My other question based on the video: Was the November 21, 2020 recount in Antrim County a hand recount, a machine recount, or both? I've heard conflicting evidence there, but that would make sense if both a real election and a fake election happened in Antrim County, in parallel.
In coming attractions, besides the impeachment trial and the Trump campaign's upcoming Supreme Court case, and the March 4 Constitutional deadline for sorting out election disputes, and the Antrim County lawsuit being heard in early June, is that the Derek Chauvin trial is scheduled to begin on March 8. Allow eight or ten weeks for the trial, and that sets up nicely for the George Floyd Memorial Rioting to get going around Memorial Day. Instead of in the single-digit weather like we have had recently.
Chauvin is very likely to be acquitted of the second-degree murder charge, because I don't see how they can prove that without showing some real connections between Chauvin and Floyd when they both worked at that nightclub--which conveniently burned during the riots, as did the 3rd Precinct police station where evidence might have been kept. But this is a prediction that I have to hedge; a blogger who is a very thorough researcher said at one point last year that there were aspects of this case that he didn't dare touch even with a ten-foot-pole. He went on later to go and meet with various members of CONgress and federal agencies in person, so it must be something very big and very bad, to scare him away.
I have before a prominently-placed advertisement from a local tax service, promising the "best" rates for tax preparation. Rate for Form 1040 starts at a bit more than $200; Earned Income Credit form in the tens of dollars, $20+ dollars to use their software for e-filing from home, if you prepare your own taxes. Audit defense services in the hundreds of dollars.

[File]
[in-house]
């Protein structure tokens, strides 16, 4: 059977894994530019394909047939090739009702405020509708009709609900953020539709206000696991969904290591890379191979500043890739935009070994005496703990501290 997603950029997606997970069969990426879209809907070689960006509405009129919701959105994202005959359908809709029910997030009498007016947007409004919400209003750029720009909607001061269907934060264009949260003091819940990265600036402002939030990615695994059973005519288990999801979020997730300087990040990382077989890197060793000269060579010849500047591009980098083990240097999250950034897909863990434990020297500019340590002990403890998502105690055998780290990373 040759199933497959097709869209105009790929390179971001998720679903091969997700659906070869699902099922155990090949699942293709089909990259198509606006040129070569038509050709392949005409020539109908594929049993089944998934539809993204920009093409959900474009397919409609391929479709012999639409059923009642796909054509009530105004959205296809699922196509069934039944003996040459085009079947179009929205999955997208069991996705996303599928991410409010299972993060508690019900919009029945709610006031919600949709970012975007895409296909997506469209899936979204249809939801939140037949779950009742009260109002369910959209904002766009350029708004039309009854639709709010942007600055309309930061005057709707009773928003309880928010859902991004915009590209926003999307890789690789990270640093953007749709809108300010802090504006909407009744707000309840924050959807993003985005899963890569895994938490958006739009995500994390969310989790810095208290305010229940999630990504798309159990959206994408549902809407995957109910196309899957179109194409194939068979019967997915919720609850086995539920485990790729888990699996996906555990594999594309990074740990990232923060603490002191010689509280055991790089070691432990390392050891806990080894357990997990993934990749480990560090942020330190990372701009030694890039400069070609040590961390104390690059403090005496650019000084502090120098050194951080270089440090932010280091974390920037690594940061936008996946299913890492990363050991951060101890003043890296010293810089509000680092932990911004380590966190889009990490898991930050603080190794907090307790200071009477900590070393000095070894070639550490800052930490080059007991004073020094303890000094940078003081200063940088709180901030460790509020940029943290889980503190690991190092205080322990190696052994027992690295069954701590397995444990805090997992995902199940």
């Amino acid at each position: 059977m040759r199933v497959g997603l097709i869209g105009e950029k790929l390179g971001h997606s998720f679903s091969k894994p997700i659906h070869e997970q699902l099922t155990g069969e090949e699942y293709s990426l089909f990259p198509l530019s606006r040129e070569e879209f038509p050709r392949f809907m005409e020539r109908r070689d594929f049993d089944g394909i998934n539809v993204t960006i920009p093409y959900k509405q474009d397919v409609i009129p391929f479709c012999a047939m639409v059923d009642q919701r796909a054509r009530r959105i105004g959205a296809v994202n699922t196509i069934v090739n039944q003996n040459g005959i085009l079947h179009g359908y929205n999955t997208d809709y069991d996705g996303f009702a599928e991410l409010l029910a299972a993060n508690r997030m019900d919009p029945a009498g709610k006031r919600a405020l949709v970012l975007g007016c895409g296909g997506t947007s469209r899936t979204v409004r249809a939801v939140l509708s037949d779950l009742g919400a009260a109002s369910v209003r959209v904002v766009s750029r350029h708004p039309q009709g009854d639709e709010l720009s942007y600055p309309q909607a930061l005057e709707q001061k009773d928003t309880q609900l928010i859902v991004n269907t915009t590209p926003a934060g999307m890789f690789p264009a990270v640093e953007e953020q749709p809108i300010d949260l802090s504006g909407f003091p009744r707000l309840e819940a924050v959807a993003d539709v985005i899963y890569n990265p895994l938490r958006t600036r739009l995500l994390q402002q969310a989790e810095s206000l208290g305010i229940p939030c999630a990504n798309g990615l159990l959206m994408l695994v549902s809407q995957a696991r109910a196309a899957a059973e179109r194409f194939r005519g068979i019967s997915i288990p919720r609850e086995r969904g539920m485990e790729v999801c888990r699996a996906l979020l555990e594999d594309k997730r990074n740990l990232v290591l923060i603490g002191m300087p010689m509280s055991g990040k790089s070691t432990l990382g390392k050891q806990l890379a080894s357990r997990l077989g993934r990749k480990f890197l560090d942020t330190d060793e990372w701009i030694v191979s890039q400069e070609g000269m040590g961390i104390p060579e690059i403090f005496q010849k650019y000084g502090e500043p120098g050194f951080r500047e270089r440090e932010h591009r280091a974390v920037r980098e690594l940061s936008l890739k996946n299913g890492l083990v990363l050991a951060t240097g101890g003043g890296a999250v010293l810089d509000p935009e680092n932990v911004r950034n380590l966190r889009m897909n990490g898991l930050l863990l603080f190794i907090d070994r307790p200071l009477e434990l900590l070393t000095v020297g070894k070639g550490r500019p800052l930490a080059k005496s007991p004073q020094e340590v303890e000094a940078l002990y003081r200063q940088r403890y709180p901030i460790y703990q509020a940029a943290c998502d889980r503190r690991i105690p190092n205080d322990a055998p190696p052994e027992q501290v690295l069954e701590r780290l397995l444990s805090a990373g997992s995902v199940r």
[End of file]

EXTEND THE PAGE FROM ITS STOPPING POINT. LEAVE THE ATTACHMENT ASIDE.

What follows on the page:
That's ridiculous. If my family outsourced our tax preparation to this firm, it would increase our income tax costs by roughly one-third, and only save a few hours of my time.
The worst part of the work in tax preparation is in gathering the information that you need, and in organizing it for easy reference. I always make a one-page summary of the most important information, and I pull out the previous year's tax return for comparison. Once you've done that, you might as well do the easier part yourself.
Now, let's get back to the ad: the IRS has e-file options, some of them free.
The Earned Income Credit form is simple, you just have to follow the logic through one step at a time.
Here is Form 1040. And the Form 1040 Instructions. Again, the secret is to go Line by Line, following the logic through. When in doubt, take the instructions as literally as a computer would; the first "computers" were people.
I always use paper wherever possible, because the entire process was designed to be done on paper. Paper also provides greater privacy, which is particularly useful when you are working with intermediate rather than final numbers.
I usually do two full passes through the 1040 and associated forms; the first pass is to "trailblaze" my way through, note any changes compared to the previous year, and make sure that I have all the forms and information that I need. I do my writing for this on separate sheets of paper, not on the actual forms.
That sets me up for a smooth second pass, where I figure the actual numbers, etc., that I will be entering on the forms.
Finally, I go through and fill out all the forms, make copies, and mail.
If you want to keep your income taxes and life simple, then be conservative in the deductions that you claim, and base them on very solid and ethically sound numbers. You'll sleep better at night, and if you are audited, you will able to go in with confidence.
As the steward of your income, it is very important that you understand which deductions are available to you, and how to claim them. That is something that you cannot outsource every single year, because it can affect so many other decisions that you make. All those convolutions of the tax code were designed to be incentives, in one way or another.
The IRS doesn't care at all if you claim too few deductions or credits, or pay too much in income tax.
And if you make a minor mistake, all they will do is send you a letter and tell you.*